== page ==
When China Ruled The World
Just a quick post for this week because I've been too busy working on some new stuff for the site (i.e., listening to the new Radiohead album), but I wanted to touch on something that's been in the news a lot lately. It's a little thing called China.
There are reports that China is driving up the price of cotton. News outlets are proclaiming that the value of the yuan is skyrocketing. And then there's the strongest indicator of economic strength: Shanghai is getting an Apple store.
All of the articles about China these days fall on the side of fear and paranoia about the country's growing influence, but all of these reports look at the country like a competitor. There seems to be little reporting on the country's status as an entity, a country.
This brings us to last weekend. My girlfriend and I went to Florida for Valentine's Day, where we went to Disney World (another story entirely*). While waiting for the plane, I was able to catch up on some reading and I found this article in an old issue of Esquire, "When China Ruled The World."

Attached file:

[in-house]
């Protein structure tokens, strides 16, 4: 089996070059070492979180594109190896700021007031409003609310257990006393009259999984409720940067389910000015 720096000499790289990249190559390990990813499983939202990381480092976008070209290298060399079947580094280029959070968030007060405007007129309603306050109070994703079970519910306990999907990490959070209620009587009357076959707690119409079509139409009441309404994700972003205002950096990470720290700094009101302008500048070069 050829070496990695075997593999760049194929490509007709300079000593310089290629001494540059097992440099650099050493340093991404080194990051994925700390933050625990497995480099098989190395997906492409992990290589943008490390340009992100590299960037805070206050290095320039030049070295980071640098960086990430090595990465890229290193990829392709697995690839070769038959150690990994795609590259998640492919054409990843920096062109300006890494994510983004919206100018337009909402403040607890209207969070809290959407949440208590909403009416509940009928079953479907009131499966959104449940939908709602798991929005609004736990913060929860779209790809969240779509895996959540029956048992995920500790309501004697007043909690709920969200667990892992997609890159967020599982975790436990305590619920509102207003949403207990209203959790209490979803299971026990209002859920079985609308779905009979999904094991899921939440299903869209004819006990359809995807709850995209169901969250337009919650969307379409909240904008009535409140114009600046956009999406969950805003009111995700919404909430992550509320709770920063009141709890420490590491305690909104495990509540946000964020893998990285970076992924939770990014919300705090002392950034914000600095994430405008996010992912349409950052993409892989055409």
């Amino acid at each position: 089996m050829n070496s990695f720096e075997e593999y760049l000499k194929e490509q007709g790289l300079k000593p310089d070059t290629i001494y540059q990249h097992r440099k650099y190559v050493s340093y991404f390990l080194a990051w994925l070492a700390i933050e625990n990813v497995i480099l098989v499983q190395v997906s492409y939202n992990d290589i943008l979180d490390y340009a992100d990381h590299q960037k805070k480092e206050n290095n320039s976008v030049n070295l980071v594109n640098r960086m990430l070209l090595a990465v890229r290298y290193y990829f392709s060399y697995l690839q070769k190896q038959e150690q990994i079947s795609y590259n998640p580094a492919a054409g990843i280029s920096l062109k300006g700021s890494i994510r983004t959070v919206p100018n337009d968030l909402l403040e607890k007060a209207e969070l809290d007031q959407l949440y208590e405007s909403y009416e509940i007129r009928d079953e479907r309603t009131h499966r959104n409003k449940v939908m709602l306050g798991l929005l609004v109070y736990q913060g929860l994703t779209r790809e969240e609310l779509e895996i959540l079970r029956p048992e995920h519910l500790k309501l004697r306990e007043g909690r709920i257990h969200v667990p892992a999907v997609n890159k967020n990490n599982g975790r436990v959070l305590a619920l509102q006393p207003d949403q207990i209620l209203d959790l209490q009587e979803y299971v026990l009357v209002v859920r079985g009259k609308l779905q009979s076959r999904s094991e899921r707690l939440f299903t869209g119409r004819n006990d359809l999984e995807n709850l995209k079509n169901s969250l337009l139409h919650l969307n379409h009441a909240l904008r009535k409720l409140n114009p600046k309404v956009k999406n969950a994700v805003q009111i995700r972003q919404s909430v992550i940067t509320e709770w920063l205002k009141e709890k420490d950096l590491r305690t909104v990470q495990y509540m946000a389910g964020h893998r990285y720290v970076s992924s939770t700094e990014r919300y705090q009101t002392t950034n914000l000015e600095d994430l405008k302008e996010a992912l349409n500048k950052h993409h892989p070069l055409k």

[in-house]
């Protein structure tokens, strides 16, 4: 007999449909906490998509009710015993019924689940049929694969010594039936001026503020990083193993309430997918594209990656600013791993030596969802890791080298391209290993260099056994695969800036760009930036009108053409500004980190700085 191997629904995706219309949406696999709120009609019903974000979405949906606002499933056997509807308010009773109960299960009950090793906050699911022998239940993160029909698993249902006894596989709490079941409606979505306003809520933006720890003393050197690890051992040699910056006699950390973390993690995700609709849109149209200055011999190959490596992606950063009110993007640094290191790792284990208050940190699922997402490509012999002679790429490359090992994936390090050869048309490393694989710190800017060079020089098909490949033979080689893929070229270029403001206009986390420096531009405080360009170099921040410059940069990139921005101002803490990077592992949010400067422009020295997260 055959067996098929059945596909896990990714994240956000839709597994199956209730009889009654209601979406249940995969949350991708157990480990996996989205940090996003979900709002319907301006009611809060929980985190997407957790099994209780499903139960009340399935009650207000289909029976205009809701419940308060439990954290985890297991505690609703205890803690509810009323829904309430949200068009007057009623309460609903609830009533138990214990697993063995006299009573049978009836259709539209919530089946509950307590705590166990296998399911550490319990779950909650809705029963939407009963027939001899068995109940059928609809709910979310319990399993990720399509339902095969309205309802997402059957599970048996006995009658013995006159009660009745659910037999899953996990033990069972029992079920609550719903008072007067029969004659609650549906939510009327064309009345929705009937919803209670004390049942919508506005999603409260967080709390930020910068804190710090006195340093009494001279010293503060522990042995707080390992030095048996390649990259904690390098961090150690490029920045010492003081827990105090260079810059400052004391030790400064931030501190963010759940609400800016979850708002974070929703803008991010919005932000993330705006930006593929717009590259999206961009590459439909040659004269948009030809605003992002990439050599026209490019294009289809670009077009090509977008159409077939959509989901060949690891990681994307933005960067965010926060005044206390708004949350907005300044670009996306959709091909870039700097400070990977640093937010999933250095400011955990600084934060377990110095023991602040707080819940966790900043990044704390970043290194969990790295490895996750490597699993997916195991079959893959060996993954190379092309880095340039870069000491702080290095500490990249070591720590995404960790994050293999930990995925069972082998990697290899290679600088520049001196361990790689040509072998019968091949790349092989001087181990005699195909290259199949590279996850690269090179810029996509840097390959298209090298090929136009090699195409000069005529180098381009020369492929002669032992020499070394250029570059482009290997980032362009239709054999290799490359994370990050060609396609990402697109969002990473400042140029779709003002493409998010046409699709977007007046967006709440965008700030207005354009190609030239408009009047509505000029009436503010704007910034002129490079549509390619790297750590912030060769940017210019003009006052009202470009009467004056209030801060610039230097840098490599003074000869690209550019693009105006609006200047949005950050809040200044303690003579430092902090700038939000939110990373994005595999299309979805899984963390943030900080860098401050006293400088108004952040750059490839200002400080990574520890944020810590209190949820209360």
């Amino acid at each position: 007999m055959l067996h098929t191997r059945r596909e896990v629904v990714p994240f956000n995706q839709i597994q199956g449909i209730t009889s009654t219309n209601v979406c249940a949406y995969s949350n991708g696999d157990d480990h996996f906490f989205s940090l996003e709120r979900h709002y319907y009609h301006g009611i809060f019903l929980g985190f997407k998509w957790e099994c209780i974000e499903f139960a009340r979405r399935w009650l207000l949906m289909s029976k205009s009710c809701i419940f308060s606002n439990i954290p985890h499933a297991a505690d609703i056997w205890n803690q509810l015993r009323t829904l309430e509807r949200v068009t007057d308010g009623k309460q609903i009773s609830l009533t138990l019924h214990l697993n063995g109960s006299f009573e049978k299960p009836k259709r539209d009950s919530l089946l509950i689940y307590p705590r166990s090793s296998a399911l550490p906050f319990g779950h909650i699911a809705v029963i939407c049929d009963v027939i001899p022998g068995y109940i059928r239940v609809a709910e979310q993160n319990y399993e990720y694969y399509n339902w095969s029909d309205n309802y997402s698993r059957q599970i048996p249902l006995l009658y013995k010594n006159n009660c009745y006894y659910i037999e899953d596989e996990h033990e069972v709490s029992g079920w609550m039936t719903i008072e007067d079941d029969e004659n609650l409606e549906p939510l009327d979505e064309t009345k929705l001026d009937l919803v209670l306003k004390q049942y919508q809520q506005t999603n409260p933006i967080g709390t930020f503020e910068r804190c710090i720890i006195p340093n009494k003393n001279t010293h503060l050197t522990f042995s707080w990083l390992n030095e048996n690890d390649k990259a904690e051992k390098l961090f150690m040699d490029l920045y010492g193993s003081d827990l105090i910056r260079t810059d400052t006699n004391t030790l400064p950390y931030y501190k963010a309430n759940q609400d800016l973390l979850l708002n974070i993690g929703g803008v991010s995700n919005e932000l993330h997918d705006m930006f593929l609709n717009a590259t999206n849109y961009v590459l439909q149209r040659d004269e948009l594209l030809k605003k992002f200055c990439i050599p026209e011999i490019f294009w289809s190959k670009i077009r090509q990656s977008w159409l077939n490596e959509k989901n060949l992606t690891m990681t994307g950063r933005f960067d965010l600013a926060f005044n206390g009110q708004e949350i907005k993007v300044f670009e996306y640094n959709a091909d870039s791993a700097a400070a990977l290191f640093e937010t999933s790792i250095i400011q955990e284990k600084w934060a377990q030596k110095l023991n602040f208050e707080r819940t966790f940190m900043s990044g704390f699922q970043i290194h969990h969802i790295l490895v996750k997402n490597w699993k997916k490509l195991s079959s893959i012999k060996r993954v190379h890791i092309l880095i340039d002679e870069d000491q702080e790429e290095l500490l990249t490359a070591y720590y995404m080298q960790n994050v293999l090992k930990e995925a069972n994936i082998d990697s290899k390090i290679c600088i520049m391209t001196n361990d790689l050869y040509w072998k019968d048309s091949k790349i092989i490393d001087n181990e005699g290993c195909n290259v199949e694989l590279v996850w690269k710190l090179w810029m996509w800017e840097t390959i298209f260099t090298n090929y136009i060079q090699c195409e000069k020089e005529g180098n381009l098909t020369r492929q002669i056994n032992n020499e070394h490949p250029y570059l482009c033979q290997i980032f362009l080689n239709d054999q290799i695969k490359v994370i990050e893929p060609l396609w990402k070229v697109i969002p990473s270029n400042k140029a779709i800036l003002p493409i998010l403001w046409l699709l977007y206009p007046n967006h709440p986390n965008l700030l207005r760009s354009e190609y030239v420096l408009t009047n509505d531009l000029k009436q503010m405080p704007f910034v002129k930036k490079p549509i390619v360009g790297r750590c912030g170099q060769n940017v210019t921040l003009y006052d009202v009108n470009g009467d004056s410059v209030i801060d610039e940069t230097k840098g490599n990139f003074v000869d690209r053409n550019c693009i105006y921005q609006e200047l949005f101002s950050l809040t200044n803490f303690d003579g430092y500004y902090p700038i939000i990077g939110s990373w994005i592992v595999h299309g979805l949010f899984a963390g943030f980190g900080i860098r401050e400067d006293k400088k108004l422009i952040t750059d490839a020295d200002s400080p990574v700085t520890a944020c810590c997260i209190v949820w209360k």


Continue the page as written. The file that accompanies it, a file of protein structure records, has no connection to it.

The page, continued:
It is one of the most interesting, unique and insightful articles I've read in recent memory, and it treats its subject not as an economic powerhouse, but as a fragile ecosystem. Author Thomas Barnett's conclusion is that, through a combination of poor human rights decisions, paltry natural resources, a high dependancy on imports and stark social divisions, China's era of global supremacy will be nonexistent. And he has some very convincing arguments on his side. I highly recommend you read it and consider where Barnett sees China in 2050.
* I may or may not have worn Mickey Mouse ears.